Ivan Caesar, a rookie rush end with the CFL Colts, is as quick on the pass rush as he is with a quip.

He can be as effective delivering a good-natured needle to a friend as he can delivering a hit to a quarterback.

Just ask Tim Smith, the one-time Super Bowl hero trying to wage a comeback with the Colts.

One morning last week, when Smith returned to practice after missing several workouts, Caesar moved in with the needle.

"Look who's back, Timmy Smith," Caesar said during stretching exercises. "Thought you'd be at the grill flipping burgers for us this afternoon."

Smith grinned, but got the message. You can't make Baltimore's new Canadian Football League team from the infirmary.

"That's my nature," said Caesar, who missed his first workout yesterday morning with a strained lower back. "We're both a little older. I know Timmy can take a grilling. Everybody got a laugh out of it. If you've got to be out there, you might as well make it fun. You tend not to grill the young guys."

Caesar may be a rookie, but he's been around. A native of St. Thomas, Virgin Islands, he is 27 years old and has spent parts of two seasons in the NFL -- one full season with the Minnesota Vikings in 1991 and two games with the Philadelphia Eagles a year ago.

That's not all that sets him apart, either. For all of his playful pranks and continuous chatter, there's a serious side to Caesar.

In the off-season the past two years, he has worked as a program director at a health clinic in Boston for underprivileged men.

Money to run the program comes from a state tax on tobacco products and from a grant for which he wrote the proposal.

"It's for men of color," said Caesar. "We're dying at a much faster rate than white males. What I do is preventive education."

Caesar said that in the first year his program opened, he reached some 300 men at the Whittier Street Neighborhood Health Center in Roxbury.

"The second year we were up to 500, 600," he said. "This year, we're on a pace to break that and go over 800. I'm proud of it. A lot of people have helped, it's not just me. We're making progress, and I'm having fun."

The health center will have to do without Caesar for a while. He is busy carving his own niche at Towson State, where the Colts are 12 days into training camp.

Caesar is big (6 feet 2, 240 pounds), quick and instinctive. He was always around the ball in Saturday's no-tackle scrimmage.

"He really showed up off the edge," said coach Don Matthews. "He's fast. He's the style athlete we're looking for."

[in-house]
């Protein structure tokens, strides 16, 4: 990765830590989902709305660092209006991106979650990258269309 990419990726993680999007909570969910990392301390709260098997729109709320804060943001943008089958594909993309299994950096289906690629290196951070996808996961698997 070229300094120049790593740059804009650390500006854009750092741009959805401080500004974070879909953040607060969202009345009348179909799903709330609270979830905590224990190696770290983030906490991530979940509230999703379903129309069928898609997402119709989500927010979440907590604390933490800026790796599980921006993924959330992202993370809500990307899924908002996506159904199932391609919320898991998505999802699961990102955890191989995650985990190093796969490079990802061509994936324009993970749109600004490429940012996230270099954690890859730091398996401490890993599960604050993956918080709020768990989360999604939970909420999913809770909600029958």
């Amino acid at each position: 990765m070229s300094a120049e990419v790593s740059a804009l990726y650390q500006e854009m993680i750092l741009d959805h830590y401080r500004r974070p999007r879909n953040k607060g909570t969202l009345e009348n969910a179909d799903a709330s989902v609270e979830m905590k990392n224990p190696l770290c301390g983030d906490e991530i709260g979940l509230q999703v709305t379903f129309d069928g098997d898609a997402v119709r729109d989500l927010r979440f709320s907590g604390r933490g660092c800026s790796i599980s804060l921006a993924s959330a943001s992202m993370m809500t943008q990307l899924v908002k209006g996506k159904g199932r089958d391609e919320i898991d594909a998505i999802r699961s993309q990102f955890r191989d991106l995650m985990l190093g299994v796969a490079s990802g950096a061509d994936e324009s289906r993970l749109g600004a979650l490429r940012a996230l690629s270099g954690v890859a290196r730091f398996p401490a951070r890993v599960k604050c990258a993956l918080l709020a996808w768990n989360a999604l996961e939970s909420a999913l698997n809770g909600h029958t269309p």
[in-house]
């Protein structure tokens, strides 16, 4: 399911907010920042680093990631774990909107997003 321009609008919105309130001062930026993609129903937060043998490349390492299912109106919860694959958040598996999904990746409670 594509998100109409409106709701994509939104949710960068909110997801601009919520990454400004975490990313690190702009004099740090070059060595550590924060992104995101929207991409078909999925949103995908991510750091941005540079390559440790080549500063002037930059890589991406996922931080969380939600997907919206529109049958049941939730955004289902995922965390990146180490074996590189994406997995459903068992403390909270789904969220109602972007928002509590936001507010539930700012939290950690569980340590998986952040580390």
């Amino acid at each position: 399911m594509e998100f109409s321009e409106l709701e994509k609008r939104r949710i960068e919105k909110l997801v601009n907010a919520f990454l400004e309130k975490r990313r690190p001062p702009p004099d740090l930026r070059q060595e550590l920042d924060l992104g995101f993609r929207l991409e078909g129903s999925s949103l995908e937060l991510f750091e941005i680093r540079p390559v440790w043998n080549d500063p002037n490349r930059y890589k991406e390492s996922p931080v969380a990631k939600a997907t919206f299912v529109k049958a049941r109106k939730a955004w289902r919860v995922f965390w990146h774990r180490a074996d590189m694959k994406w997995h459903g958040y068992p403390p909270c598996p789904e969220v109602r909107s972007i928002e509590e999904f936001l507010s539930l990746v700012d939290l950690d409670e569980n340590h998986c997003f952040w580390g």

His specialty is rushing the quarterback, which meshes perfectly with his new position. With the Vikings and Eagles, he played outside linebacker. But in an attempt to get more speed on defense, Matthews has turned linebackers into rush ends.

Caesar, a three-year starter at Boston College, was not only willing to change positions, but also change leagues. He said he turned down an offer to return to the Eagles for the opportunity to start in the CFL.

"This was a chance to play, basically," he said. "I was negotiating to go back to Philly. They had a contract on the table. Then this came up. Everything was wide open, I could compete for a job. That was real important to me."

In Philadelphia, the starting linebacker jobs are closed. The Eagles have holdovers Byron Evans and William Thomas, and signed free agent Bill Romanowski in the off-season.

Here, Caesar is adjusting well to the nuances of the Canadian game. He's even learning some new tricks, courtesy of guest coach Rich Ellerson, defensive line coach at Arizona.

"He's teaching us karate moves," Caesar said. "There are a lot of things we do to try to keep an offensive lineman's hands off us. I'm trying to get this to be second nature. I find myself practicing it [karate] in the elevator. And I'm hitting water in the shower.

"It's all fun to me. There's no better job in the world."


The CFL Colts will hold Tag Day at Memorial Stadium on Saturday from noon until 3 p.m. Approximately 4,000 seats will be tagged and available for purchase. Fans should report to Gate W-1.

Also, from 10 a.m. to noon Saturday, the team will hold auditions for national anthem singers and public address announcers. For information, call E. J. Narcisse at (410) 554-1010.

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